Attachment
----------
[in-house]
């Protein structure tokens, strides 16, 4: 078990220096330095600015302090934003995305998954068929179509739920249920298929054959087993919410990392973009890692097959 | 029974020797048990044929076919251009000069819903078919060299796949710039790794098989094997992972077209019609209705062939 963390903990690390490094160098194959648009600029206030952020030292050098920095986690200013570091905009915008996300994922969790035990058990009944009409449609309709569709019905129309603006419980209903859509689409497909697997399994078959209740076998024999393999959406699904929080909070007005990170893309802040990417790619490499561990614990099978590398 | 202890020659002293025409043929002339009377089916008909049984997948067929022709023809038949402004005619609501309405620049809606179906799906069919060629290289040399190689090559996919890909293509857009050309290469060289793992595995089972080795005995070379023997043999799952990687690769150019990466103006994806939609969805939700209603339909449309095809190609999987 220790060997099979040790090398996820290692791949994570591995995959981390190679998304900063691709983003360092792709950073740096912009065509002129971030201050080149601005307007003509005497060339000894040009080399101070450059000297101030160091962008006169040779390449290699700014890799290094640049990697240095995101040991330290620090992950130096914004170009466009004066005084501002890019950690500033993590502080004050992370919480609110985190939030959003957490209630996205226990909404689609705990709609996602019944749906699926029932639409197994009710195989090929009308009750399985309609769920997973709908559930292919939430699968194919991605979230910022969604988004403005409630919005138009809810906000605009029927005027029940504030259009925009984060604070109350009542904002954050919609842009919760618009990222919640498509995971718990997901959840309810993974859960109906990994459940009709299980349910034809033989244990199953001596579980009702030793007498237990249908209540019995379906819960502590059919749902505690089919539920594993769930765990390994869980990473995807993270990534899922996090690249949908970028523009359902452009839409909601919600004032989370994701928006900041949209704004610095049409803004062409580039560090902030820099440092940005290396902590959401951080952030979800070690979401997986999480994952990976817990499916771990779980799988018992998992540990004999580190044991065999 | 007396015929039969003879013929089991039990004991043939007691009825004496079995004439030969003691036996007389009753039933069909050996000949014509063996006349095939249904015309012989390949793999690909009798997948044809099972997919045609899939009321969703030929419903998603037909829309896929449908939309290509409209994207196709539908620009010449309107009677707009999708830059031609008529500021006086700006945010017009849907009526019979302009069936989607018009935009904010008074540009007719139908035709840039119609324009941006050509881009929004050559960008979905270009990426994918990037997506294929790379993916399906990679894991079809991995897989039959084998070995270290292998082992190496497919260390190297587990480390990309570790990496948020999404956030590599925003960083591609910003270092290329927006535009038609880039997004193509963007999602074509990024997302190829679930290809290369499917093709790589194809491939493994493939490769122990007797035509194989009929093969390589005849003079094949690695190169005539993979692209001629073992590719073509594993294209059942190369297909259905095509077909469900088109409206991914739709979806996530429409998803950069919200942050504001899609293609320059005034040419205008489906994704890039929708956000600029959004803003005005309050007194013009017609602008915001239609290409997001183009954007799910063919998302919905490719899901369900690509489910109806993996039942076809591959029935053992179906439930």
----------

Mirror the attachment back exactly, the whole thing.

[in-house]
């Protein structure tokens, strides 16, 4: 078990220096330095600015302090934003995305998954068929179509739920249920298929054959087993919410990392973009890692097959 | 029974020797048990044929076919251009000069819903078919060299796949710039790794098989094997992972077209019609209705062939 963390903990690390490094160098194959648009600029206030952020030292050098920095986690200013570091905009915008996300994922969790035990058990009944009409449609309709569709019905129309603006419980209903859509689409497909697997399994078959209740076998024999393999959406699904929080909070007005990170893309802040990417790619490499561990614990099978590398 | 202890020659002293025409043929002339009377089916008909049984997948067929022709023809038949402004005619609501309405620049809606179906799906069919060629290289040399190689090559996919890909293509857009050309290469060289793992595995089972080795005995070379023997043999799952990687690769150019990466103006994806939609969805939700209603339909449309095809190609999987 220790060997099979040790090398996820290692791949994570591995995959981390190679998304900063691709983003360092792709950073740096912009065509002129971030201050080149601005307007003509005497060339000894040009080399101070450059000297101030160091962008006169040779390449290699700014890799290094640049990697240095995101040991330290620090992950130096914004170009466009004066005084501002890019950690500033993590502080004050992370919480609110985190939030959003957490209630996205226990909404689609705990709609996602019944749906699926029932639409197994009710195989090929009308009750399985309609769920997973709908559930292919939430699968194919991605979230910022969604988004403005409630919005138009809810906000605009029927005027029940504030259009925009984060604070109350009542904002954050919609842009919760618009990222919640498509995971718990997901959840309810993974859960109906990994459940009709299980349910034809033989244990199953001596579980009702030793007498237990249908209540019995379906819960502590059919749902505690089919539920594993769930765990390994869980990473995807993270990534899922996090690249949908970028523009359902452009839409909601919600004032989370994701928006900041949209704004610095049409803004062409580039560090902030820099440092940005290396902590959401951080952030979800070690979401997986999480994952990976817990499916771990779980799988018992998992540990004999580190044991065999 | 007396015929039969003879013929089991039990004991043939007691009825004496079995004439030969003691036996007389009753039933069909050996000949014509063996006349095939249904015309012989390949793999690909009798997948044809099972997919045609899939009321969703030929419903998603037909829309896929449908939309290509409209994207196709539908620009010449309107009677707009999708830059031609008529500021006086700006945010017009849907009526019979302009069936989607018009935009904010008074540009007719139908035709840039119609324009941006050509881009929004050559960008979905270009990426994918990037997506294929790379993916399906990679894991079809991995897989039959084998070995270290292998082992190496497919260390190297587990480390990309570790990496948020999404956030590599925003960083591609910003270092290329927006535009038609880039997004193509963007999602074509990024997302190829679930290809290369499917093709790589194809491939493994493939490769122990007797035509194989009929093969390589005849003079094949690695190169005539993979692209001629073992590719073509594993294209059942190369297909259905095509077909469900088109409206991914739709979806996530429409998803950069919200942050504001899609293609320059005034040419205008489906994704890039929708956000600029959004803003005005309050007194013009017609602008915001239609290409997001183009954007799910063919998302919905490719899901369900690509489910109806993996039942076809591959029935053992179906439930």